Pluto's landscape is so complex that Nasa scientists aren't sure how it got there, after New Horizons images could show huge field of dunes

How the dunes, craters and huge mountains on the dwarf planet could have been formed is 'a head-scratcher', say scientists

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The Independent Tech

The surface of Pluto is so complex that scientists aren’t sure how it got there, they have said, after images beamed back from New Horizons show an incredibly complex landscape.

The pictures show that the dwarf planet might have huge fields of dunes, massive nitrogen ice flows and valleys that could have formed as materials flowed over its surface. The complexity has stunned scientists —they shouldn’t be there, since the atmosphere is so thin.

“Pluto is showing us a diversity of landforms and complexity of processes that rival anything we’ve seen in the solar system,” New Horizons Principal Investigator Alan Stern said in a statement. “If an artist had painted this Pluto before our flyby, I probably would have called it over the top — but that’s what is actually there.”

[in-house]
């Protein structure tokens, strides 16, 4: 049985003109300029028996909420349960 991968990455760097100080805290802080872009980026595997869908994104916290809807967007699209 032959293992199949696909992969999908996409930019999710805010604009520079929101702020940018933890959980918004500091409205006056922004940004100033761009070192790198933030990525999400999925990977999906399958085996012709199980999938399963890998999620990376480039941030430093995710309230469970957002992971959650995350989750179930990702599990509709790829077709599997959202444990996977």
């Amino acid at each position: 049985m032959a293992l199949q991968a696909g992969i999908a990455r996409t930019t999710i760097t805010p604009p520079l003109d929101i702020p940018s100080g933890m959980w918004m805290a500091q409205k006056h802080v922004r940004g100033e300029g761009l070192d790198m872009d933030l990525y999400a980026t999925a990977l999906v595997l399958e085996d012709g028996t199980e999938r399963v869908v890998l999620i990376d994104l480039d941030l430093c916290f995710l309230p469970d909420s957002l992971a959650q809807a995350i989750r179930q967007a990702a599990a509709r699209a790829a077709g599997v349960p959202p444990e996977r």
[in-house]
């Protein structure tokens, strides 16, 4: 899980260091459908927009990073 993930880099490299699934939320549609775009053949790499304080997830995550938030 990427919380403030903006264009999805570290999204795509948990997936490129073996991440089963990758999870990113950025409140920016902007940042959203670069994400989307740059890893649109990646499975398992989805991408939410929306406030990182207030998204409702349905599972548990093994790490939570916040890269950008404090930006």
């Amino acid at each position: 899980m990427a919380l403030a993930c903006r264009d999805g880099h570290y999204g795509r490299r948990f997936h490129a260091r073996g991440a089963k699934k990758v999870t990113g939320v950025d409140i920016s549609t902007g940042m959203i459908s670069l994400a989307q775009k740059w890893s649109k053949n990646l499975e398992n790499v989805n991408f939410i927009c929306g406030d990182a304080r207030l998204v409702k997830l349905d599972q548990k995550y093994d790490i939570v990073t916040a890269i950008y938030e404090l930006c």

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This 220-mile (350-kilometer) wide view of Pluto from NASA’s New Horizons spacecraft illustrates the incredible diversity of surface reflectivities and geological landforms on the dwarf planet

Now scientists are trying to work out what happened to get the stunning range of complexity of features onto Pluto.

“Seeing dunes on Pluto -- if that is what they are -- would be completely wild, because Pluto’s atmosphere today is so thin,” William B. McKinnon, part of New Horizons’ Geology, Geophysics and Imaging team said in a statement. “Either Pluto had a thicker atmosphere in the past, or some process we haven’t figured out is at work. It’s a head-scratcher.”

Scientists have also been surprised to find that the haze in Pluto’s atmosphere has more layers than they knew. That creates a kind of twilight effect, meaning that terrain is lit up at sunset and gives them a kind of visibility that they’d never expected.

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Two different versions of an image of Pluto’s haze layers, taken by New Horizons as it looked back at Pluto's dark side nearly 16 hours after close approach, from a distance of 480,000 miles (770,000 kilometers), at a phase angle of 166 degrees

Last weekend, New Horizons started sending images back to Earth after its flyby in July — a process that will take a year, in all. The new pictures have enabled the New Horizons team to see Pluto in much detail than before, giving resolutions as high as 400 meters per pixel.

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